Fuel for Thought
An Introduction to the Different Types of Crude Oil
Jul 25 2014 Read 2144 Times
Though we have a tendency to lump together all varieties of oil under a single, three-letter-word, there are in fact a multitude of different strains of crude oil. It can vary hugely in density and colour, from a very light, freely-flowing golden-hued substance to a much heavier, slower-moving material that is black as black can be.
However, for the purposes of its use and refining, the most important variables are not its colour or its weight, but instead its volatility, its viscosity and its toxicity.
Volatility refers to how low its boiling point is and how easily it can be converted from a liquid into a gas. If an oil is highly volatile, extra care will need to be taken to ensure it is not exposed to high temperatures or stored in containers that are not airtight.
Viscosity refers to the thickness of the liquid, and specifically, how quickly or easily it will flow. The higher the viscosity, the harder the oil is to mine, transport and refine.
Toxicity refers, unsurprisingly, to how poisonous a substance will be during the refining process and in case of spillage or leakage. This affects not only the people handling it, but also the environment in a wider context.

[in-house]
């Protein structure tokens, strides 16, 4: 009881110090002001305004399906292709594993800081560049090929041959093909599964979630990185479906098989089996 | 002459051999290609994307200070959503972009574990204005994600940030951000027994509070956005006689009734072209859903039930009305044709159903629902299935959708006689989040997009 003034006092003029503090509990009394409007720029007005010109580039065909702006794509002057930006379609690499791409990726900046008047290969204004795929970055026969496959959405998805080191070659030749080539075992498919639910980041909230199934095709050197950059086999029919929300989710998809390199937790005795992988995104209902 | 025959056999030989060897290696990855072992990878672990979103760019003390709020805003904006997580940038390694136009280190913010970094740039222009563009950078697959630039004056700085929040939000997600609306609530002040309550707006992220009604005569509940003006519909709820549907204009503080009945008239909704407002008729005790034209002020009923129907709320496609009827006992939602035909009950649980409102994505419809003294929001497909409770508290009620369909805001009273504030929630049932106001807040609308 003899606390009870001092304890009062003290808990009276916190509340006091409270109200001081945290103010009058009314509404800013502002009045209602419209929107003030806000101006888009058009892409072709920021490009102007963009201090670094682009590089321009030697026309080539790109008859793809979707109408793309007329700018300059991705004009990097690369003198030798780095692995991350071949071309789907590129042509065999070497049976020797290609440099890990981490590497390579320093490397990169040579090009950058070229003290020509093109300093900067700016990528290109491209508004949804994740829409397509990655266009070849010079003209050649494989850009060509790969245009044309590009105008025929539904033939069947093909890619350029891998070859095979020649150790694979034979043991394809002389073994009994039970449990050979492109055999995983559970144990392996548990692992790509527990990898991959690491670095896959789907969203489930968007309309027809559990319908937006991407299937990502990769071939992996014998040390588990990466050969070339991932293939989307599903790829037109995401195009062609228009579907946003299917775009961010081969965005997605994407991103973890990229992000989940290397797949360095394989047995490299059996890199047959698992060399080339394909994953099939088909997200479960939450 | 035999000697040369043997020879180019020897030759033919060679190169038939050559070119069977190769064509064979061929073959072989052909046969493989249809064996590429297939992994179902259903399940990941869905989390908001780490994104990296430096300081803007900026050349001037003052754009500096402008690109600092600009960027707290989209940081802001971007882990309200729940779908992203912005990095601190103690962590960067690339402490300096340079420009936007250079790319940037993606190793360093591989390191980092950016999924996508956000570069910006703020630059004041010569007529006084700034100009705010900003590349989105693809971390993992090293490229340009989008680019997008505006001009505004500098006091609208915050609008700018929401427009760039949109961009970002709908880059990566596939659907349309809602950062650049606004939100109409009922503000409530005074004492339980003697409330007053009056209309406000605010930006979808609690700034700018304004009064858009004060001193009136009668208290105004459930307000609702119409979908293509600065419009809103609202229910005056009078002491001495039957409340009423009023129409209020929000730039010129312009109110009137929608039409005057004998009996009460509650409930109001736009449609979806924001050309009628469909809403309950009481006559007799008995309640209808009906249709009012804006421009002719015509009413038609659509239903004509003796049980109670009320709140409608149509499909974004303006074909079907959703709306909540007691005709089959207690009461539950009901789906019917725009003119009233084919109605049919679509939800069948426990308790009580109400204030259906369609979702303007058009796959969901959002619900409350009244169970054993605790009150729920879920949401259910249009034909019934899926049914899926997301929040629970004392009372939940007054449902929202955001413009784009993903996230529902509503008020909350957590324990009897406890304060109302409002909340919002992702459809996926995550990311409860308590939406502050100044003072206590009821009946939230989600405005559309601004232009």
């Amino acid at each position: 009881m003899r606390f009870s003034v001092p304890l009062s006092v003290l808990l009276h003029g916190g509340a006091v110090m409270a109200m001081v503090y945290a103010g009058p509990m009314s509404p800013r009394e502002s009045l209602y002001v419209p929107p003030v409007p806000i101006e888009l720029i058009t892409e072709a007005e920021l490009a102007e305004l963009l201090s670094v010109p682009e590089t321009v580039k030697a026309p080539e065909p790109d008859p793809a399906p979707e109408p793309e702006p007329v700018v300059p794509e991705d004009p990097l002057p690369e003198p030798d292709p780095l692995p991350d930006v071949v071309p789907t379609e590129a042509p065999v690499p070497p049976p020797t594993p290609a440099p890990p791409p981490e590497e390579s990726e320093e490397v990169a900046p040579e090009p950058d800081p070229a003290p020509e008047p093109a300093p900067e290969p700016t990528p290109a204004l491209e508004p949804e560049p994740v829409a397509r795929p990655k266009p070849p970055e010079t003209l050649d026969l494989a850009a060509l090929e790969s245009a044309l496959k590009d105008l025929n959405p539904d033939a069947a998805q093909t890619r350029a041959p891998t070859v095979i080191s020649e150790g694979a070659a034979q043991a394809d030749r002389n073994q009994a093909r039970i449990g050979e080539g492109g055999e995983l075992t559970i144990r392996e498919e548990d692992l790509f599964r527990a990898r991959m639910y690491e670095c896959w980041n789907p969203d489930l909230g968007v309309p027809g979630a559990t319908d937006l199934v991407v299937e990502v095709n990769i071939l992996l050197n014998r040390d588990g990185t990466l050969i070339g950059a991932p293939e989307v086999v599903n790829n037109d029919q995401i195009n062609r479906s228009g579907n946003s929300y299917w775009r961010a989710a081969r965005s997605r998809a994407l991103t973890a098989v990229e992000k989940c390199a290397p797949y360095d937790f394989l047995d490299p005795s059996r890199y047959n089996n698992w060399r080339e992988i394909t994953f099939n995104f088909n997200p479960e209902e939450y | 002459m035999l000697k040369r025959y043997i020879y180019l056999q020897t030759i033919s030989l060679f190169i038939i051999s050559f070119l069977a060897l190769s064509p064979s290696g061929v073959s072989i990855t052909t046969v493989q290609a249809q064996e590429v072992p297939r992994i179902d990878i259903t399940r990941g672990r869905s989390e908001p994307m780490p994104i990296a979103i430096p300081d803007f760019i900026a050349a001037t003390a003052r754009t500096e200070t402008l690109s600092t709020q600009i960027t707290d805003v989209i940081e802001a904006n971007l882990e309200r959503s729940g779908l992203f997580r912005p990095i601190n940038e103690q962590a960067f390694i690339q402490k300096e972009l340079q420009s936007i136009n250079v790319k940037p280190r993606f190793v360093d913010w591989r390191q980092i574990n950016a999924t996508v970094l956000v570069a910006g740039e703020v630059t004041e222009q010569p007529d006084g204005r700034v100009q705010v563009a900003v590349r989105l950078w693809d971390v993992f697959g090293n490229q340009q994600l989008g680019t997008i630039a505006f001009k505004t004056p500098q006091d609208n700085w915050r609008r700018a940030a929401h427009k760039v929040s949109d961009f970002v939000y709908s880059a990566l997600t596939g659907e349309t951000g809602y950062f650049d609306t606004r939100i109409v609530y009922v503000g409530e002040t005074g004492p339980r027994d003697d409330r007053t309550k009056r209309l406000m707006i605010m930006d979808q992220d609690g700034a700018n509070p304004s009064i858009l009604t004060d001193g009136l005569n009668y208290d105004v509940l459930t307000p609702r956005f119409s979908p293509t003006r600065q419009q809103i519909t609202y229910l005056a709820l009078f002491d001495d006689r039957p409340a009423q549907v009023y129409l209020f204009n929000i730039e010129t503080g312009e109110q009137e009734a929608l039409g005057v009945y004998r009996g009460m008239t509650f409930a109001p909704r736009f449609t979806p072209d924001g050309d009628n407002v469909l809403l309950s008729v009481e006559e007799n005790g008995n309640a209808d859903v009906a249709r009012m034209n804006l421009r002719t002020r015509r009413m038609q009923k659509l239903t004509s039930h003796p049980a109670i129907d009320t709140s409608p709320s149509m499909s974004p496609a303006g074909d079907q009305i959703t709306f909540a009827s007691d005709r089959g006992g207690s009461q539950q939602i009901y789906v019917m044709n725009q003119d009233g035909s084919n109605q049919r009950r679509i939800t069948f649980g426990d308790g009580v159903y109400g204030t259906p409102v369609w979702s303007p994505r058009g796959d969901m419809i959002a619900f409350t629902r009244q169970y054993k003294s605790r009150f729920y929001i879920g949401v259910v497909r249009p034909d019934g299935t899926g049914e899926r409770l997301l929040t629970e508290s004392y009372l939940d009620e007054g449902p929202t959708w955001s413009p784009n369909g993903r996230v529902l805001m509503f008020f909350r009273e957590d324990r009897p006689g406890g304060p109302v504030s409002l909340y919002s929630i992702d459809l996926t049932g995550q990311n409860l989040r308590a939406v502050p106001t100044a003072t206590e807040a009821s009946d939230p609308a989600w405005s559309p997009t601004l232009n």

The Four Main Types of Oil
These include, among others, gasoline, kerosene, jet fuel and several varieties of petroleum. They are generally very volatile and evaporation can occur within a matter of days, which means that their toxicity levels are low since they diffuse quickly.
These include the majority of Grade 1 and 2 fuel oils and diesels, along with domestic fuel. They are moderately volatile, which means they will retain their toxicity for longer.
This category accounts for the majority of crude oil to be found in the marketplace. Because these oils do not evaporate quickly, clean-ups after spillages and leakages can be long drawn-out affairs, with much damage to the surrounding ecosystems.
Heavy Fuel Oils
These include Grade 3, 4, 5 and 6 fuel oils and intermediate and heavy marine fuels. Because evaporation is incredibly slow with these oils, toxicity lingers in the atmosphere for seriously hazardous lengths of time, potentially having long-term effects on the surrounding environment.
Brands of Crude Oil
There are almost 200 different varieties of oil available for sale today, but the three most common and most talked about are West Texas Intermediate (WTI), Brent Blend and OPEC Basket.
- WTI is one of the highest quality and, as a result, most expensive types of crude oil available.
- Brent Blend is produced in northern Europe and although its levels of quality are not as high as WTI, it is still a good quality option.
- OPEC Basket, named for the Organisation of Petroleum-Exporting Countries, is high in sulphur and as a result, poorer quality… but significantly cheaper.
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